Covering, Support, and Movement of the Body
mitochondria and glycogen granules, both involved in produc-
ing the energy used during contraction.
Te SR regulates intracellular levels of ionic calcium. It stores
calcium and releases it on demand when the muscle fiber is
stimulated to contract. As you will see, calcium provides the
final “go” signal for contraction.
T Tubules
At each A band–I band junction, the sarcolemma
of the muscle cell protrudes deep into the cell interior, form-
ing an elongated tube called the
T tubule
(± for “transverse”).
Te ± tubules, shown in gray in Figure 9.5, tremendously
increase the muscle fiber’s surface area. Possibly the result of
fusing tubelike caveolae (inpocketings of the sarcolemma),
(cavity) of the ± tubule is continuous with the
extracellular space.
Along its length, each ± tubule runs between the paired ter-
minal cisterns of the SR, forming
, successive groupings
of the three membranous structures (terminal cistern, ± tubule,
and terminal cistern). As they pass from one myofibril to the
next, the ± tubules also encircle each sarcomere.
Muscle contraction is ultimately controlled by nerve-
initiated electrical impulses that travel along the sarcolemma.
Because ± tubules are continuations of the sarcolemma, they
conduct impulses to the deepest regions of the muscle cell and
every sarcomere. Tese impulses signal for the release of cal-
cium from the adjacent terminal cisterns. Tink of the ± tubules
as a rapid telegraph system that ensures that every myofibril in
the muscle fiber contracts at virtually the same time.
Sarcoplasmic Reticulum
Shown in blue in
Figure 9.5
, the
sarcoplasmic reticulum (SR)
is an elaborate smooth endo-
plasmic reticulum. Its interconnecting tubules surround each
myofibril the way the sleeve of a loosely crocheted sweater
surrounds your arm.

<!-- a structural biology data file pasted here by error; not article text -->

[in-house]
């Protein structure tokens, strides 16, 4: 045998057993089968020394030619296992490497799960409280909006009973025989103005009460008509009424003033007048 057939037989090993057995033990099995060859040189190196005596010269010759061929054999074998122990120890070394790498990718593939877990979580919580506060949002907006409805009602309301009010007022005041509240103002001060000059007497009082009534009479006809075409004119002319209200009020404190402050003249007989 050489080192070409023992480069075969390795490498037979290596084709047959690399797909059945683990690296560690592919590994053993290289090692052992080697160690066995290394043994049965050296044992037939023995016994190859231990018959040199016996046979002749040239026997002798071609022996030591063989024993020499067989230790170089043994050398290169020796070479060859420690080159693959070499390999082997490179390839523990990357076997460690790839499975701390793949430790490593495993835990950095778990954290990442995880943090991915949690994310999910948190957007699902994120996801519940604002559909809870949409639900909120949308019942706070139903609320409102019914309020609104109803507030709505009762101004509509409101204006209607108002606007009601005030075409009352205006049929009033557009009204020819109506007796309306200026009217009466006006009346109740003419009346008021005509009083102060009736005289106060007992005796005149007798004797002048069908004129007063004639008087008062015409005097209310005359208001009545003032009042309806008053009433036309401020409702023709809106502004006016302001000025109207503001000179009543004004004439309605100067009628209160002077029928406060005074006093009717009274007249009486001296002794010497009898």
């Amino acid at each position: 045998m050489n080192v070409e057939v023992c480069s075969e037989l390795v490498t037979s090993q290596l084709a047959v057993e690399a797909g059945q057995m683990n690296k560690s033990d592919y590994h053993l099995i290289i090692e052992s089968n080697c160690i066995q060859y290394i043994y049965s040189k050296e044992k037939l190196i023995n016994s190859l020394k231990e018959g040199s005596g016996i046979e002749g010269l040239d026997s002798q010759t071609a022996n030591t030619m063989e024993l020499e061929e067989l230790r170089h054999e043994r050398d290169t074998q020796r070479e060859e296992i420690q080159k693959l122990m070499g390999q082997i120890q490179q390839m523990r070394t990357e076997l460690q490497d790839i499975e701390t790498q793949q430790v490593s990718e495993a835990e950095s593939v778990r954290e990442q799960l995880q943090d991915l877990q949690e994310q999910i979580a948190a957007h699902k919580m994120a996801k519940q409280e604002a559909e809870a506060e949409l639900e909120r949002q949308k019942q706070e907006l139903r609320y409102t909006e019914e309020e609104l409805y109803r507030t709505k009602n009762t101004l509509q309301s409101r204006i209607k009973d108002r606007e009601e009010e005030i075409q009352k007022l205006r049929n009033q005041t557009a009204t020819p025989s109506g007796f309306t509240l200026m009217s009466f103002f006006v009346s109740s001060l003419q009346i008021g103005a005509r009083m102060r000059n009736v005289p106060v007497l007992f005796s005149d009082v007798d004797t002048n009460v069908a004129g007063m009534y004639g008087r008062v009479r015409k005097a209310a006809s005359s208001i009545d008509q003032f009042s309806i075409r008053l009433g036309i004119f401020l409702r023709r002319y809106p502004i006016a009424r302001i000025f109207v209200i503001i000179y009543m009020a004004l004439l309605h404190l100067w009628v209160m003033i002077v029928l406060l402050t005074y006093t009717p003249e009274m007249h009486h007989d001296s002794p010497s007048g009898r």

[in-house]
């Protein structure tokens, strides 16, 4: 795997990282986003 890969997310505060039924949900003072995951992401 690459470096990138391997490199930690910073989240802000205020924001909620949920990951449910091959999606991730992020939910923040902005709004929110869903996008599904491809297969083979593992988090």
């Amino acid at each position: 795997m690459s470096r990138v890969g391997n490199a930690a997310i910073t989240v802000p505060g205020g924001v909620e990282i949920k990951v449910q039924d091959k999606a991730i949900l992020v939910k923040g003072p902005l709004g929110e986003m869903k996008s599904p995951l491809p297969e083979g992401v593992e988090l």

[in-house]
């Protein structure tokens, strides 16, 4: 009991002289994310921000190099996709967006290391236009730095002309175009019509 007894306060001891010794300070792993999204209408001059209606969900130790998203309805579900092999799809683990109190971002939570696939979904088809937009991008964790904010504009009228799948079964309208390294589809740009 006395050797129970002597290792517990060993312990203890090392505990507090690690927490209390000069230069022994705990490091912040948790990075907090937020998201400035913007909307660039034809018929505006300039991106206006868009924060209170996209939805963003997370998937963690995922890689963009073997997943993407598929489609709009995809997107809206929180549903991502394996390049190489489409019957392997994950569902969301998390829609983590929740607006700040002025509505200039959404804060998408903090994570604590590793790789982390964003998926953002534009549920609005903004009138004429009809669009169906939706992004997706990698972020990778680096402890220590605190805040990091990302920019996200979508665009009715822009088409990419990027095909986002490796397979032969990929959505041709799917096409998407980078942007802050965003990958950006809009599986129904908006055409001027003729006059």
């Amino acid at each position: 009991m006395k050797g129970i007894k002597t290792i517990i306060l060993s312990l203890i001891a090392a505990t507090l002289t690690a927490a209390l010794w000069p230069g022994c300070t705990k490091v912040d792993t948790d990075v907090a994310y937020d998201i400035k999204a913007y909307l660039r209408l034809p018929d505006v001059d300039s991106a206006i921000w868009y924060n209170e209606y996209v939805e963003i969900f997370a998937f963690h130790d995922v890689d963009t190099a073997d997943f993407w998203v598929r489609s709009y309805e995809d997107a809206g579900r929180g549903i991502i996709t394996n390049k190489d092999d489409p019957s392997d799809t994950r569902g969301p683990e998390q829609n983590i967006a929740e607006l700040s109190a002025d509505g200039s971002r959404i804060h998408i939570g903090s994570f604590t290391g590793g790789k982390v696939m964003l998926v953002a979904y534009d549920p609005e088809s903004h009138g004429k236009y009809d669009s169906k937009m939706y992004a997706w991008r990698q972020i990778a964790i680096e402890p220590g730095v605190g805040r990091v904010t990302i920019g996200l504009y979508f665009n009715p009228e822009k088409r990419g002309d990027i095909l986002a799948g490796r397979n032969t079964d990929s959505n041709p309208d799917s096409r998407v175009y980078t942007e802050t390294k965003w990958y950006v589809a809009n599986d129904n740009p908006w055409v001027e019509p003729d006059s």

Most SR tubules run longitudinally along the myofibril,
communicating with each other at the H zone. Others called
terminal cisterns
(“end sacs”) form larger, perpendicular cross
channels at the A band–I band junctions and they always occur
in pairs. Closely associated with the SR are large numbers of
Thin filament (actin)
Thick filament (myosin)
Myosin heads
Figure 9.4
Myosin heads forming cross bridges that gener-
ate muscular contractile force.
Part of a sarcomere is seen in a
transmission electron micrograph (277,000
Tubules of
the SR
I band
I band
A band
H zone
Z disc
Z disc
Part of a skeletal
muscle fiber (cell)
T tubule
of the SR (2)
Figure 9.5
Relationship of the
sarcoplasmic reticulum and T tubules
to myofibrils of skeletal muscle.
tubules of the SR (blue) fuse to form a net of
communicating channels at the level
of the H zone and the saclike terminal
cisterns abutting the A-I junctions. The
T tubules (gray) are inward invaginations of
the sarcolemma that run deep into the cell
between the terminal cisterns. (See detailed
view in Figure 9.11, pp. 290–291.) Sites
of close contact of these three elements
(terminal cistern, T tubule, and terminal
cistern) are called triads.
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